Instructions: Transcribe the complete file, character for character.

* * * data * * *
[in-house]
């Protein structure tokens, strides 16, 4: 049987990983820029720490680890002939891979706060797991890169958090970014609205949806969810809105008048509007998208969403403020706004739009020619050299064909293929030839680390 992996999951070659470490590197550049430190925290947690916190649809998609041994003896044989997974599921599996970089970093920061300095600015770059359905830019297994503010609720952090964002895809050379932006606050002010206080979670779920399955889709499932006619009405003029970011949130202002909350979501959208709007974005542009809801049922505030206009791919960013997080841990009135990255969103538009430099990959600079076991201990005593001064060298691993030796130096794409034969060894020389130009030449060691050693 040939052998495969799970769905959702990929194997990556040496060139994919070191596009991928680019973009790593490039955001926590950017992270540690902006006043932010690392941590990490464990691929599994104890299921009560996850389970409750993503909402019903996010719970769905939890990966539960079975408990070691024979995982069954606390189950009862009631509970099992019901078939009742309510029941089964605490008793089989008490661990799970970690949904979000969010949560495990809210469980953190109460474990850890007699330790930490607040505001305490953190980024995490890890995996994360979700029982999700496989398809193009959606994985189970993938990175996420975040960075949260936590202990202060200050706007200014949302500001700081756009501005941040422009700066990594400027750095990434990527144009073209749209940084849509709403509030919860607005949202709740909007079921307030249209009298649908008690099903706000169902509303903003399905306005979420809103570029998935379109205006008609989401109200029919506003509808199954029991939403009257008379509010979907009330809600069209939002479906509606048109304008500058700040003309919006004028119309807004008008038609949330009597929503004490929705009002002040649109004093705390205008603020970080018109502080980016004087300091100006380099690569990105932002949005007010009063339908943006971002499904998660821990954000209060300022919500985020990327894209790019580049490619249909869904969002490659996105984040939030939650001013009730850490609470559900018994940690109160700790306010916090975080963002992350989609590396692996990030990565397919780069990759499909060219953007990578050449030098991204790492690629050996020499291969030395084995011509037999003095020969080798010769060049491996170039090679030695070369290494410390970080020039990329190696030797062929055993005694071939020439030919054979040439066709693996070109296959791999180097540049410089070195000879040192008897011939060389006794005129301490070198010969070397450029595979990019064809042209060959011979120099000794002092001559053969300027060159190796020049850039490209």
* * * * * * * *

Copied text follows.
[in-house]
């Protein structure tokens, strides 16, 4: 049987990983820029720490680890002939891979706060797991890169958090970014609205949806969810809105008048509007998208969403403020706004739009020619050299064909293929030839680390 992996999951070659470490590197550049430190925290947690916190649809998609041994003896044989997974599921599996970089970093920061300095600015770059359905830019297994503010609720952090964002895809050379932006606050002010206080979670779920399955889709499932006619009405003029970011949130202002909350979501959208709007974005542009809801049922505030206009791919960013997080841990009135990255969103538009430099990959600079076991201990005593001064060298691993030796130096794409034969060894020389130009030449060691050693 040939052998495969799970769905959702990929194997990556040496060139994919070191596009991928680019973009790593490039955001926590950017992270540690902006006043932010690392941590990490464990691929599994104890299921009560996850389970409750993503909402019903996010719970769905939890990966539960079975408990070691024979995982069954606390189950009862009631509970099992019901078939009742309510029941089964605490008793089989008490661990799970970690949904979000969010949560495990809210469980953190109460474990850890007699330790930490607040505001305490953190980024995490890890995996994360979700029982999700496989398809193009959606994985189970993938990175996420975040960075949260936590202990202060200050706007200014949302500001700081756009501005941040422009700066990594400027750095990434990527144009073209749209940084849509709403509030919860607005949202709740909007079921307030249209009298649908008690099903706000169902509303903003399905306005979420809103570029998935379109205006008609989401109200029919506003509808199954029991939403009257008379509010979907009330809600069209939002479906509606048109304008500058700040003309919006004028119309807004008008038609949330009597929503004490929705009002002040649109004093705390205008603020970080018109502080980016004087300091100006380099690569990105932002949005007010009063339908943006971002499904998660821990954000209060300022919500985020990327894209790019580049490619249909869904969002490659996105984040939030939650001013009730850490609470559900018994940690109160700790306010916090975080963002992350989609590396692996990030990565397919780069990759499909060219953007990578050449030098991204790492690629050996020499291969030395084995011509037999003095020969080798010769060049491996170039090679030695070369290494410390970080020039990329190696030797062929055993005694071939020439030919054979040439066709693996070109296959791999180097540049410089070195000879040192008897011939060389006794005129301490070198010969070397450029595979990019064809042209060959011979120099000794002092001559053969300027060159190796020049850039490209």